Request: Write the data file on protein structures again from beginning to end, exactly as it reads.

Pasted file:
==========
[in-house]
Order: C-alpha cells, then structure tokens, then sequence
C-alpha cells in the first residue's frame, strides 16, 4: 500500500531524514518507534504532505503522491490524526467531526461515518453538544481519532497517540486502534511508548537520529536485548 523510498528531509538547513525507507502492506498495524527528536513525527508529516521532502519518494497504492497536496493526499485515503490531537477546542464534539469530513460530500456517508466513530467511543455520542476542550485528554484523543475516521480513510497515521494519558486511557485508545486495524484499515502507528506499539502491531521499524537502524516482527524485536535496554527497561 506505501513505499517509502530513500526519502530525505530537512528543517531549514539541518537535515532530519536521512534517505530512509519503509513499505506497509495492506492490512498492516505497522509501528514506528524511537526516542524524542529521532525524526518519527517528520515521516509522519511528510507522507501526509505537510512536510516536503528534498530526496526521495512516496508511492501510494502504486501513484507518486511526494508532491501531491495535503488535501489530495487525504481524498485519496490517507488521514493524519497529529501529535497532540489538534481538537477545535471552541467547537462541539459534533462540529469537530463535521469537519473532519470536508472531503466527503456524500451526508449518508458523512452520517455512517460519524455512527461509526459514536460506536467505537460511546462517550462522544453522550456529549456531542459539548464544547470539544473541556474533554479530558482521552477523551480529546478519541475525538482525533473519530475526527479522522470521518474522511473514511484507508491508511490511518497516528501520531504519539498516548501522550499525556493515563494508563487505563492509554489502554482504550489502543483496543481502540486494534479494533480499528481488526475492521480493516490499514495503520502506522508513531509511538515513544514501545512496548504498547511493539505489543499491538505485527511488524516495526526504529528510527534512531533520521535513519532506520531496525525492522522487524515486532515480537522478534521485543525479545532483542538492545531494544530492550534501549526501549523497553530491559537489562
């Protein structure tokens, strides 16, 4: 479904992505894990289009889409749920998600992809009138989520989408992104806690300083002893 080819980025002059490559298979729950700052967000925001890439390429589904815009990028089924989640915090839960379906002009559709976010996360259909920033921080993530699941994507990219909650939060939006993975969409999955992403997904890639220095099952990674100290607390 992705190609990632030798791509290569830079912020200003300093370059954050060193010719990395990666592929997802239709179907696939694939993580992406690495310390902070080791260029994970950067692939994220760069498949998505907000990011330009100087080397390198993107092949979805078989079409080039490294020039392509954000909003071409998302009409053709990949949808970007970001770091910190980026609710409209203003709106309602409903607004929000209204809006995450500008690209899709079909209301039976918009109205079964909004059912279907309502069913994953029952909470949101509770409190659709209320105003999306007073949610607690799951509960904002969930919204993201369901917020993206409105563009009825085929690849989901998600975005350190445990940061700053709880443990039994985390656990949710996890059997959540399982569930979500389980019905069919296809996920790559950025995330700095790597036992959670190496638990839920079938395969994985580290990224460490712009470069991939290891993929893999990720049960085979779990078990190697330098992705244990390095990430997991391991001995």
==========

[in-house]
Order: C-alpha cells, then structure tokens, then sequence
C-alpha cells in the first residue's frame, strides 16, 4: 500500500531524514518507534504532505503522491490524526467531526461515518453538544481519532497517540486502534511508548537520529536485548 523510498528531509538547513525507507502492506498495524527528536513525527508529516521532502519518494497504492497536496493526499485515503490531537477546542464534539469530513460530500456517508466513530467511543455520542476542550485528554484523543475516521480513510497515521494519558486511557485508545486495524484499515502507528506499539502491531521499524537502524516482527524485536535496554527497561 506505501513505499517509502530513500526519502530525505530537512528543517531549514539541518537535515532530519536521512534517505530512509519503509513499505506497509495492506492490512498492516505497522509501528514506528524511537526516542524524542529521532525524526518519527517528520515521516509522519511528510507522507501526509505537510512536510516536503528534498530526496526521495512516496508511492501510494502504486501513484507518486511526494508532491501531491495535503488535501489530495487525504481524498485519496490517507488521514493524519497529529501529535497532540489538534481538537477545535471552541467547537462541539459534533462540529469537530463535521469537519473532519470536508472531503466527503456524500451526508449518508458523512452520517455512517460519524455512527461509526459514536460506536467505537460511546462517550462522544453522550456529549456531542459539548464544547470539544473541556474533554479530558482521552477523551480529546478519541475525538482525533473519530475526527479522522470521518474522511473514511484507508491508511490511518497516528501520531504519539498516548501522550499525556493515563494508563487505563492509554489502554482504550489502543483496543481502540486494534479494533480499528481488526475492521480493516490499514495503520502506522508513531509511538515513544514501545512496548504498547511493539505489543499491538505485527511488524516495526526504529528510527534512531533520521535513519532506520531496525525492522522487524515486532515480537522478534521485543525479545532483542538492545531494544530492550534501549526501549523497553530491559537489562
């Protein structure tokens, strides 16, 4: 479904992505894990289009889409749920998600992809009138989520989408992104806690300083002893 080819980025002059490559298979729950700052967000925001890439390429589904815009990028089924989640915090839960379906002009559709976010996360259909920033921080993530699941994507990219909650939060939006993975969409999955992403997904890639220095099952990674100290607390 992705190609990632030798791509290569830079912020200003300093370059954050060193010719990395990666592929997802239709179907696939694939993580992406690495310390902070080791260029994970950067692939994220760069498949998505907000990011330009100087080397390198993107092949979805078989079409080039490294020039392509954000909003071409998302009409053709990949949808970007970001770091910190980026609710409209203003709106309602409903607004929000209204809006995450500008690209899709079909209301039976918009109205079964909004059912279907309502069913994953029952909470949101509770409190659709209320105003999306007073949610607690799951509960904002969930919204993201369901917020993206409105563009009825085929690849989901998600975005350190445990940061700053709880443990039994985390656990949710996890059997959540399982569930979500389980019905069919296809996920790559950025995330700095790597036992959670190496638990839920079938395969994985580290990224460490712009470069991939290891993929893999990720049960085979779990078990190697330098992705244990390095990430997991391991001995």